There are now 1,026 confirmed coronavirus cases and 32 reported deaths in the state, according to the latest available data from the Georgia Department of Public Health.
The department released its latest figures at noon Tuesday, March 24 — a staggering increase from the 800 cases and 26 deaths reported Monday evening, March 23. The department will update its online county-by-county tracker again at 7 p.m. Tuesday.
There remains one listed case in Barrow County, and that is a person who has been living in an assisted living facility in another county, county officials said last week. Clarke County had its first reported virus-related death Tuesday and now has 16 confirmed cases. Hall County jumped up to 14 cases, while Gwinnett County has ballooned to 45 confirmed cases. Oconee County has five confirmed cases, and Walton County's first case was confirmed Tuesday.
Fulton County has the most cases in the state with 184, followed by DeKalb (94), Dougherty (90), Cobb (86) and Bartow (75).
There have been 5,484 tests administered, according to the state's latest figures.
Late Monday afternoon, Gov. Brian Kemp announced a two-week statewide ban on all gatherings of more than 10 people, unless they can assure spacing of at least six feet between people at all times, and ordered the closing of bars and nightclubs across the state. He also gave the DPH the authority to close all business and nonprofits — including churches — that do not abide by the regulations and ordered “medically-fragile” residents to shelter in place for two weeks.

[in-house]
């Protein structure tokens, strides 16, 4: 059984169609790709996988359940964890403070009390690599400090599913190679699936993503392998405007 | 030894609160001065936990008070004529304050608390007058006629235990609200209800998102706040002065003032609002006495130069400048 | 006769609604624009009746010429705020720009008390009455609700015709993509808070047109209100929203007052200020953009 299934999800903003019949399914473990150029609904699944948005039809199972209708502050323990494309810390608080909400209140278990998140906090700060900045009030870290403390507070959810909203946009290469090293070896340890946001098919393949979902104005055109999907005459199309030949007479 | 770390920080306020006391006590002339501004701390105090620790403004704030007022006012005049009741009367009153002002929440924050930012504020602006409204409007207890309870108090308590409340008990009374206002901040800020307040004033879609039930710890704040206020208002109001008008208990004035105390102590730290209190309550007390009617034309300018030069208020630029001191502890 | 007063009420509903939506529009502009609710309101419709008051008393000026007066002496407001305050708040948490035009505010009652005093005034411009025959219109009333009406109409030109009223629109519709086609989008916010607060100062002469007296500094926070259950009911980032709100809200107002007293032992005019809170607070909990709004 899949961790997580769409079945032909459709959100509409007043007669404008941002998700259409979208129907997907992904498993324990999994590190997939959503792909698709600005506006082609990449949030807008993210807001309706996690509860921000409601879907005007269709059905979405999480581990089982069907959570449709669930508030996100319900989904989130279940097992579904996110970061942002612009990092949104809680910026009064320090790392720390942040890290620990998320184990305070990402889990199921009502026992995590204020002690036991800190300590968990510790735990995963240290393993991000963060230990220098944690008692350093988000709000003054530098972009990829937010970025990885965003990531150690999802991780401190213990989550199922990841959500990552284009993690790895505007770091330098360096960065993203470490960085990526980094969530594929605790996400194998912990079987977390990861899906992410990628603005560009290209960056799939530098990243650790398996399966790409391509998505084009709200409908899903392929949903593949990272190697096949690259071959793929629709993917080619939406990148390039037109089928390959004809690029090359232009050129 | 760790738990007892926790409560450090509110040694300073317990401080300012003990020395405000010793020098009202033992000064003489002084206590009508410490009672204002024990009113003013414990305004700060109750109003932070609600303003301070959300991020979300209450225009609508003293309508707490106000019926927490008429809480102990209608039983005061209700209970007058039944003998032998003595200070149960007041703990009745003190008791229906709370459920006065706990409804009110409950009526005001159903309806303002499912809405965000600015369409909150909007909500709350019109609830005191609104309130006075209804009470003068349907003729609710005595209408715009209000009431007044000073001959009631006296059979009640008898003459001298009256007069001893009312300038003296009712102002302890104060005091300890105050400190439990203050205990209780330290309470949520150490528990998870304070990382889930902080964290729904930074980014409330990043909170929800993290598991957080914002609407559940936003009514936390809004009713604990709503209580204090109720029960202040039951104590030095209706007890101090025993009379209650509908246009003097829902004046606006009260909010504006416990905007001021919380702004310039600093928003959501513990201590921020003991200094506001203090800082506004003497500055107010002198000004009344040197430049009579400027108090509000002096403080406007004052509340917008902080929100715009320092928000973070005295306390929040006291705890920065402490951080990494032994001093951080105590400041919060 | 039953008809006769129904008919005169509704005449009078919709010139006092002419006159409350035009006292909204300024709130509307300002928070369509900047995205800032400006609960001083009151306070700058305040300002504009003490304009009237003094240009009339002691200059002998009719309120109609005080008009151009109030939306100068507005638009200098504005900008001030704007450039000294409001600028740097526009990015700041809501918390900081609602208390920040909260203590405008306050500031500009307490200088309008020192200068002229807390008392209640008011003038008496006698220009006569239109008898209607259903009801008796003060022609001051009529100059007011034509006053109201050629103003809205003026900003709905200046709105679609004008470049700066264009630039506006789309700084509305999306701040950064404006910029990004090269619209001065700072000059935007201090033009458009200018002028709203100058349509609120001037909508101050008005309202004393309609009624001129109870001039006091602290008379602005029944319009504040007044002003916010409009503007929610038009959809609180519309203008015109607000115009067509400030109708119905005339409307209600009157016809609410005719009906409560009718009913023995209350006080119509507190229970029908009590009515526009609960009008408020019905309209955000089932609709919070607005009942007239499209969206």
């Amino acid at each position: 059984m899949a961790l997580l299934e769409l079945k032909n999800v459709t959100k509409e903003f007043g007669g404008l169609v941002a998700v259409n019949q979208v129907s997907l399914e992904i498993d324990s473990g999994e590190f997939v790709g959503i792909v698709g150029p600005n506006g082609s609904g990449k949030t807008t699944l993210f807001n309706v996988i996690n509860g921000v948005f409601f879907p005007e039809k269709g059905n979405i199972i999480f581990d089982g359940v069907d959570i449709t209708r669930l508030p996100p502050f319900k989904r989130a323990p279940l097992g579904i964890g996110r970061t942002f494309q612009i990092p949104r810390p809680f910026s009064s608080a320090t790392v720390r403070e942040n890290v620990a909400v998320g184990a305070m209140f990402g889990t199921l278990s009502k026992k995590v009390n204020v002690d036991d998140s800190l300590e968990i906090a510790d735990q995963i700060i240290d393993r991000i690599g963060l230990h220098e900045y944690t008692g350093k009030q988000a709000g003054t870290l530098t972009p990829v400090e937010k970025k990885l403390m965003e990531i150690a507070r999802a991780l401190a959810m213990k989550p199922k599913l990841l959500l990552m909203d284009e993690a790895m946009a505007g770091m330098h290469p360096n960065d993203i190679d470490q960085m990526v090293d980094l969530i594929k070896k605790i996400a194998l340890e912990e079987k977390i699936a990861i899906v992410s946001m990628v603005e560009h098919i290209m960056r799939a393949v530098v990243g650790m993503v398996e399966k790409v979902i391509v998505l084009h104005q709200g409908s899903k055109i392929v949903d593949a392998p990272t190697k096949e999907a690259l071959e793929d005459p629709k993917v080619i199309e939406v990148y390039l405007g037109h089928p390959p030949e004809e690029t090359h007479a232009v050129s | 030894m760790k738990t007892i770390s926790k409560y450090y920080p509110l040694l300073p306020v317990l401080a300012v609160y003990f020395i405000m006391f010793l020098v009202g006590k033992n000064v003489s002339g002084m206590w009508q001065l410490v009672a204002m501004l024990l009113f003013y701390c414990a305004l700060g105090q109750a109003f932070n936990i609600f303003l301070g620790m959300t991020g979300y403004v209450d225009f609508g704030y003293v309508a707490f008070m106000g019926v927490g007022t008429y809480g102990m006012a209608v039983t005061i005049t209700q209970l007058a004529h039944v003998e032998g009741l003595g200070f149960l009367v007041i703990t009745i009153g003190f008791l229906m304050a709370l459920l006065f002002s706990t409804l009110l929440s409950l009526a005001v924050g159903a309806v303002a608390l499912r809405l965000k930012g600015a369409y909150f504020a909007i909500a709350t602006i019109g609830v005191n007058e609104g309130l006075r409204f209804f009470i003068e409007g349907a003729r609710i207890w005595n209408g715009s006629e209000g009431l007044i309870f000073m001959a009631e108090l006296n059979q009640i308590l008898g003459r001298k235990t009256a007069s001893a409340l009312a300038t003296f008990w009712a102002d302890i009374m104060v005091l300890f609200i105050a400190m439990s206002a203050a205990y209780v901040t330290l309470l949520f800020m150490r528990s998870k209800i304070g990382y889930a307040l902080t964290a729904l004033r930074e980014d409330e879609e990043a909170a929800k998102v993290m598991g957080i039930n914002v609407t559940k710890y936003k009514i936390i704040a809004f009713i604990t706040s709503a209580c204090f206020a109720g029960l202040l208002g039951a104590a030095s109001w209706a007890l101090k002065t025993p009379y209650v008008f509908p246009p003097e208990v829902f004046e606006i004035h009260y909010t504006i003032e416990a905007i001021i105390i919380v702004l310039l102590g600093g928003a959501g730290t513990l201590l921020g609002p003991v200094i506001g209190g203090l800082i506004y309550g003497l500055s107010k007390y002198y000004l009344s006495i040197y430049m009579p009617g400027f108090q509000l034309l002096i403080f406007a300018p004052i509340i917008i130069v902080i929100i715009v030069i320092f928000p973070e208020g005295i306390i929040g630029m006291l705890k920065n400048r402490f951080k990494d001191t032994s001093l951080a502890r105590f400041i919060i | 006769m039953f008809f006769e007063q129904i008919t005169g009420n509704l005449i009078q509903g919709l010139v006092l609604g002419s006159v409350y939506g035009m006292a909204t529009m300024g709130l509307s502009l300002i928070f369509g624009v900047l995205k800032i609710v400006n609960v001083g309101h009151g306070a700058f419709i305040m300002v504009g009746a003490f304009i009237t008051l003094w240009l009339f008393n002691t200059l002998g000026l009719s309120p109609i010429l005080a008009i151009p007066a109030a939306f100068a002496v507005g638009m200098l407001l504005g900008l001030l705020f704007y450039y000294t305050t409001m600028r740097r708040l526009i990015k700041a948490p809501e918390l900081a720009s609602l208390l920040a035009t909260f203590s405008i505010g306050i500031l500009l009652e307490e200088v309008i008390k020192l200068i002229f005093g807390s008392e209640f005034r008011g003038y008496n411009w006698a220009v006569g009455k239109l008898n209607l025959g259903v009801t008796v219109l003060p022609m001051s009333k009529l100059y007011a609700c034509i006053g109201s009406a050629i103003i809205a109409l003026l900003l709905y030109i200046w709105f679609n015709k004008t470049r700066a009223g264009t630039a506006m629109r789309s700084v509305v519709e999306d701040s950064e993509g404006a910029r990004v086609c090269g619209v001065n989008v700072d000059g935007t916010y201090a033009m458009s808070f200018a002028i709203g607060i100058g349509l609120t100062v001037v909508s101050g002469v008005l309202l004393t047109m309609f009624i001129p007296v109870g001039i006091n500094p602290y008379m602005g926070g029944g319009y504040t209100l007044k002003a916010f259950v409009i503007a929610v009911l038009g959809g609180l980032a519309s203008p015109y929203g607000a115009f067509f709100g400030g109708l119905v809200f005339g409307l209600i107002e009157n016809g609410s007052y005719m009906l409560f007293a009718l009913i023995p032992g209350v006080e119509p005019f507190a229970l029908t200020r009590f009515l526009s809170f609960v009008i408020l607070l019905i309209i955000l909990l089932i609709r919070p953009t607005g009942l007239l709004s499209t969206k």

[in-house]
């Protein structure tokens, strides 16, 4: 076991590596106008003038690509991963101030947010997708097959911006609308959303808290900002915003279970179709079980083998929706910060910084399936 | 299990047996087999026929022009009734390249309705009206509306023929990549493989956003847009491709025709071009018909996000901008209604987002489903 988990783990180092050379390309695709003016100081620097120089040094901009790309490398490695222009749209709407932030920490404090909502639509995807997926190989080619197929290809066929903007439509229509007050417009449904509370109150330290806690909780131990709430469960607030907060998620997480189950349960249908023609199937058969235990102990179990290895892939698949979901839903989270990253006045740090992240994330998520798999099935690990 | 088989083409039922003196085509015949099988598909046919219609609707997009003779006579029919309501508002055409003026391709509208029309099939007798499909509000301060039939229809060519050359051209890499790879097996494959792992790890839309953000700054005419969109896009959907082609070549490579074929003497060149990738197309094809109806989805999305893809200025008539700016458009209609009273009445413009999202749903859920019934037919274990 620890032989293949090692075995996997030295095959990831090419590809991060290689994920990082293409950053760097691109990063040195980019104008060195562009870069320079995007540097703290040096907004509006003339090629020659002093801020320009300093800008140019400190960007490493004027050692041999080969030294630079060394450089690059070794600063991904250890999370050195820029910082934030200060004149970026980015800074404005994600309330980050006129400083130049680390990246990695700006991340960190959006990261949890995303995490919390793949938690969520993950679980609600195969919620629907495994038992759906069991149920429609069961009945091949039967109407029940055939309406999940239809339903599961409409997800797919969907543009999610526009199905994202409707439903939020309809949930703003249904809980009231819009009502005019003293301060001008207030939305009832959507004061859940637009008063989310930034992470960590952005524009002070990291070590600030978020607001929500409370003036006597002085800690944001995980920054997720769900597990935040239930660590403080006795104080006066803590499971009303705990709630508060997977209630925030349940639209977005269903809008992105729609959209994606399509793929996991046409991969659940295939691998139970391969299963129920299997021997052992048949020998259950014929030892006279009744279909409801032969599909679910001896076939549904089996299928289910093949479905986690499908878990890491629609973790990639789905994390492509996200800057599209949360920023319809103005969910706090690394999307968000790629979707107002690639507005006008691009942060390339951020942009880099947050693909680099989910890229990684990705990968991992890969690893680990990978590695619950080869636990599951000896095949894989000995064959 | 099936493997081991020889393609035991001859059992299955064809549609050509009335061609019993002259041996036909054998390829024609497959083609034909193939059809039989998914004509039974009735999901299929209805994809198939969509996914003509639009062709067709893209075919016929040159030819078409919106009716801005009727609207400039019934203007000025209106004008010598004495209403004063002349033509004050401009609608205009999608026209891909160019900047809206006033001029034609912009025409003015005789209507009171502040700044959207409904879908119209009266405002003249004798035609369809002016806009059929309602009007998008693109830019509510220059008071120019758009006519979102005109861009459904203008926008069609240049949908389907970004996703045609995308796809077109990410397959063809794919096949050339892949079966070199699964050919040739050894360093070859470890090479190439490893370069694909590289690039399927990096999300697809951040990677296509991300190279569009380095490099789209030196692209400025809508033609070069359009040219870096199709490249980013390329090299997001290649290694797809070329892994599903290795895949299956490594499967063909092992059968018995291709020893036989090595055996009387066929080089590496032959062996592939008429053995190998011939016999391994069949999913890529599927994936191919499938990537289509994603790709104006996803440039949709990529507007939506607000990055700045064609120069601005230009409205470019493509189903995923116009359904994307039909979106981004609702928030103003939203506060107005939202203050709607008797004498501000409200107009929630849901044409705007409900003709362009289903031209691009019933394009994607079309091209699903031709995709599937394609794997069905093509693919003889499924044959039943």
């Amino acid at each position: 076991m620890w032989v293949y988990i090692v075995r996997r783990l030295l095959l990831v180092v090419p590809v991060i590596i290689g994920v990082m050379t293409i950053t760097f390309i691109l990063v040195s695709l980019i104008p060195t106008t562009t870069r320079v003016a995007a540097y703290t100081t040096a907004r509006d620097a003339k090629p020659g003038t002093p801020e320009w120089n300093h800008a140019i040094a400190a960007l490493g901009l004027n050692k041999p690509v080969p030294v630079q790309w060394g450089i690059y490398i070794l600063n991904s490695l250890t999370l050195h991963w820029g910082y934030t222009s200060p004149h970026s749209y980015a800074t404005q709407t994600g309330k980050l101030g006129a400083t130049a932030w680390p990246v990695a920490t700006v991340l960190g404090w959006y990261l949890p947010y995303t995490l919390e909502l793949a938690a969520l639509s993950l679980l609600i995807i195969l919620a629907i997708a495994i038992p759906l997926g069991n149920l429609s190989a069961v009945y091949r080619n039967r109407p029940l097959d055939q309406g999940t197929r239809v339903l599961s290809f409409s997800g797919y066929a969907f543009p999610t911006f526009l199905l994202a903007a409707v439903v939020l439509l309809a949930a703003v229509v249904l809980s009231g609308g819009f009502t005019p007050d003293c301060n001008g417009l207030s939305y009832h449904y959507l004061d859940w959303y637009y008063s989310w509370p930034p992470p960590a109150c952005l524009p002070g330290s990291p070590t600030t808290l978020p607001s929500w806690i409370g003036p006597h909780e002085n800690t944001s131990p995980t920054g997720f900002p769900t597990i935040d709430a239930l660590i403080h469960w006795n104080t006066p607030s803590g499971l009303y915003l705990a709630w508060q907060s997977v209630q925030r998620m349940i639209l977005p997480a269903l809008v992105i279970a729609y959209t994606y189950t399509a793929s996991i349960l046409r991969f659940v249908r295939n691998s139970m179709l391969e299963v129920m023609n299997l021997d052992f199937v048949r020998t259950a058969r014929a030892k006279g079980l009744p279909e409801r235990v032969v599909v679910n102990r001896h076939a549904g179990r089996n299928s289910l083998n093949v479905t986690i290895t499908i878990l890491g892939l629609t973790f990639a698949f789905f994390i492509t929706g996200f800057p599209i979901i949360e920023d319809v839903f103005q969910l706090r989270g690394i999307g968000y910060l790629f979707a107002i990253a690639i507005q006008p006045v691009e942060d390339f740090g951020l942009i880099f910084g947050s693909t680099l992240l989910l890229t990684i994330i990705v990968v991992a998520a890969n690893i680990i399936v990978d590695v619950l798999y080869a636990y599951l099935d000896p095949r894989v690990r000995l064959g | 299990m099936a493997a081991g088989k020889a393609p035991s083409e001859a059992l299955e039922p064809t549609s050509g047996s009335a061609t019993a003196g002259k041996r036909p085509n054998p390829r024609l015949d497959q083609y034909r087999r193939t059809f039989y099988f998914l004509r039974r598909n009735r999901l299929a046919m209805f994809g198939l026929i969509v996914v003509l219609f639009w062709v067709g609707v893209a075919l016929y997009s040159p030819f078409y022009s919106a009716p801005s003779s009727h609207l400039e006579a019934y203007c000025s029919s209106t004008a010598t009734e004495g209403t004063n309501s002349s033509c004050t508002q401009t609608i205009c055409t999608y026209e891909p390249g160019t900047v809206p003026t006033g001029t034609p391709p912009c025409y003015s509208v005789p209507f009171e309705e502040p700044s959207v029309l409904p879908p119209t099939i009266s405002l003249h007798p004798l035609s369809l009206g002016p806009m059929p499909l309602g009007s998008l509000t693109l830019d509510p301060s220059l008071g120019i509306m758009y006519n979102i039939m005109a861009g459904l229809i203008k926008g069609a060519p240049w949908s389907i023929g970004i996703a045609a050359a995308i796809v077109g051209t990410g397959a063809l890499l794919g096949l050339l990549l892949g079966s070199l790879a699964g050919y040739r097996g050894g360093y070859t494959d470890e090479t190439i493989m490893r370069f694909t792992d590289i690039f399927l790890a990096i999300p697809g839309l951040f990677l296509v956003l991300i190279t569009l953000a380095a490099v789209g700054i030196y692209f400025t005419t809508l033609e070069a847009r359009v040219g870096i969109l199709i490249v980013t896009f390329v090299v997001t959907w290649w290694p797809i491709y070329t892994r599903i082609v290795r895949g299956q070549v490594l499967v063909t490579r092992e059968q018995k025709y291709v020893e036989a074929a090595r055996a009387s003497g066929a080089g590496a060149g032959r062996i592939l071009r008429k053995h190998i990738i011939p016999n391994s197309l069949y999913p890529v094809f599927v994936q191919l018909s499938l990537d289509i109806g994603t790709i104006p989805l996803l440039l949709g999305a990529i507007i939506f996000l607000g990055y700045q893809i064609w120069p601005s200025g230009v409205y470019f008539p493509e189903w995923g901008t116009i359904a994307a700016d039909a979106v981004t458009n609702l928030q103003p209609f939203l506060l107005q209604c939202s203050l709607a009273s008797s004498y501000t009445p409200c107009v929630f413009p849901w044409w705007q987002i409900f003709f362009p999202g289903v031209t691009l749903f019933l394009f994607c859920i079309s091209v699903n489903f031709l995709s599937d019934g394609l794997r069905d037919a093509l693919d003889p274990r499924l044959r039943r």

Less than two hours after Kemp's announcement, the Winder City Council unanimously approved several virus-related emergency measures for a two-week period — including a citywide curfew from 9 p.m. to 5 a.m., the closure of certain businesses (entertainment, recreational and personal grooming) and a ban on dine-in services at restaurants and most public gatherings.
Kemp has faced calls from medical professionals, state legislators from both major parties and local governments around the state to take stronger actions to stem the spread of the highly contagious virus and COVID-19, the disease it causes.
The Georgia Municipal Association on Tuesday urged all of its municipalities to declare public health emergencies and close "nonessential" businesses within their boundaries.
Like Winder, the City of Auburn has declared a state of local emergency but has not gone as far with its provisions. Most other local governments in Barrow have closed most of their facilities to the public, but there has not been a uniform approach to date as far as business closings and other related orders.
The state has established a new COVID-19 hotline. People can call 844-442-2681 to speak with medical professionals and share any public health information.
Those who believe they are experiencing COVID-19 symptoms should contact their primary care doctor or an urgent care facility but should not show up to an emergency room or health care facility unannounced.